The Department of Corrections has implemented or is in the process of implementing each of the 14 recommendations made in our December 2006 report. Department management has taken positive steps to curtail the appearance of favoritism, improve their oversight and controls, and bolster the independence of the internal audit and internal affairs bureaus. However, we did find that some improvement is still needed in tracking officers' annual training, and monitoring compliance with the reserve officer policy.

Full Report - Follow-Up of A Performance Audit of the Utah Department of Corrections

6. Summary of Report 2008-06 : A Performance Audit of Davis Behavioral Health

This audit found that the 2004 corporate restructuring of Davis Behavioral Health (DBH) was costly for the organization. Instead of generating excess revenues, the new corporations cost DBH about $850,000. DBH should examine its continuing operation of the functions of the new corporations to determine how they can be more efficiently run. We also found that there is a potential conflict of interest in DBH's IT oversight, but pending contract amendments could remedy this problem. The IT system, despite a difficult start, is improving and becoming more accepted.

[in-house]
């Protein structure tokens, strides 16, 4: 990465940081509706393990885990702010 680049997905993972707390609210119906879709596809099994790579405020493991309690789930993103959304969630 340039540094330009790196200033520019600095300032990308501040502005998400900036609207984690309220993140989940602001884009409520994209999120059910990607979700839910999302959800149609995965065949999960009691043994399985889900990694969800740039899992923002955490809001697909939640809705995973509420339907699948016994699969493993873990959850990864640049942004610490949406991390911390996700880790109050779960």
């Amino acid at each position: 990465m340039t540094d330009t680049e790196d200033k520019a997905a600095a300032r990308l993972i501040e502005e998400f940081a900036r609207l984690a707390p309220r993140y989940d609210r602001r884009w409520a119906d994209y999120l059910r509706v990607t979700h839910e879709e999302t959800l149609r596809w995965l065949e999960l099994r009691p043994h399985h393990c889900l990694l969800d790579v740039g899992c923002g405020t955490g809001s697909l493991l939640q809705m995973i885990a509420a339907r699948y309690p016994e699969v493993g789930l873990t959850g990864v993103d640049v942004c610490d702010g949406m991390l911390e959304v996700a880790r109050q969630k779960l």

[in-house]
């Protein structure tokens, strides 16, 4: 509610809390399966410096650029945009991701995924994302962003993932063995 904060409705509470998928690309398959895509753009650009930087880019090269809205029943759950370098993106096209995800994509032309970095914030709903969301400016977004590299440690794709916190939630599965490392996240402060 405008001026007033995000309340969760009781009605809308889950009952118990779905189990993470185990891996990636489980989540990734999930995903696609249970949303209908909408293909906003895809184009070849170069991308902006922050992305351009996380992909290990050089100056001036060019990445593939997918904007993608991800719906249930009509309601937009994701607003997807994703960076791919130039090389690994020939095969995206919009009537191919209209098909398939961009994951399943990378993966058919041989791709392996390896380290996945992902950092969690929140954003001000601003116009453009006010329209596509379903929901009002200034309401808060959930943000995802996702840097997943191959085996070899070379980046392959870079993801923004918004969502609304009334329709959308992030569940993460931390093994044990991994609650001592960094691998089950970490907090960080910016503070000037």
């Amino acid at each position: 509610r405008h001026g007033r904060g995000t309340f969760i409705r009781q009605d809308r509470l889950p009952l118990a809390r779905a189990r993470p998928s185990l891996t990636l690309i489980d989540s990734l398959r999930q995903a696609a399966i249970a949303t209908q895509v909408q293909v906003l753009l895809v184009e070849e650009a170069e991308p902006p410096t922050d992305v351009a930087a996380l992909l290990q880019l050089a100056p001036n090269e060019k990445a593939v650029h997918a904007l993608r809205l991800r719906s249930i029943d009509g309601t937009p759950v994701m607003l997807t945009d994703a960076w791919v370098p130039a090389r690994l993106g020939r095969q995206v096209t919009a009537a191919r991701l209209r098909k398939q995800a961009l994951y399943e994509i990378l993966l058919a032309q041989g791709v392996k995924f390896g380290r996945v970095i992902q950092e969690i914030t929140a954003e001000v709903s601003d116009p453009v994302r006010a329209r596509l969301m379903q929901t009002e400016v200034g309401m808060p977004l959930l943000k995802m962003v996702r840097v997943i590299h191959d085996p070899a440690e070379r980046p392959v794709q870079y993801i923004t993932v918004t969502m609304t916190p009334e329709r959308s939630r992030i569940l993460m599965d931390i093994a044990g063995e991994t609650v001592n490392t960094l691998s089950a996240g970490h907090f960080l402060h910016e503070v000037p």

Full Report - A Performance Audit of Davis Behavioral Health

7. Summary of Report 2008-07 : A Performance Audit of the Division of Securities

Our evaluation of the division's administrative processes was initiated as a result of allegations made by those investigated by the division. They contend that the division's investigations have procedural errors, that staff has been overzealous in their pursuit of securities violations, and that they have not received fair treatment. We found the division did not have written policies and procedures guiding the process which led to some questionable management decisions. Insufficient policies and procedures have also resulted in inadequate guidance, poor communication, and increased internal conflicts. The division needs to establish policies and procedures defining the role of the various participants involved in enforcing securities laws. The roles of the division director and presiding officer need a clear separation between investigative and adjudicative functions. Policies and procedures are also needed to address the role of the attorney general, the role of the advisory board, and provide clear guidance on how cases should be managed.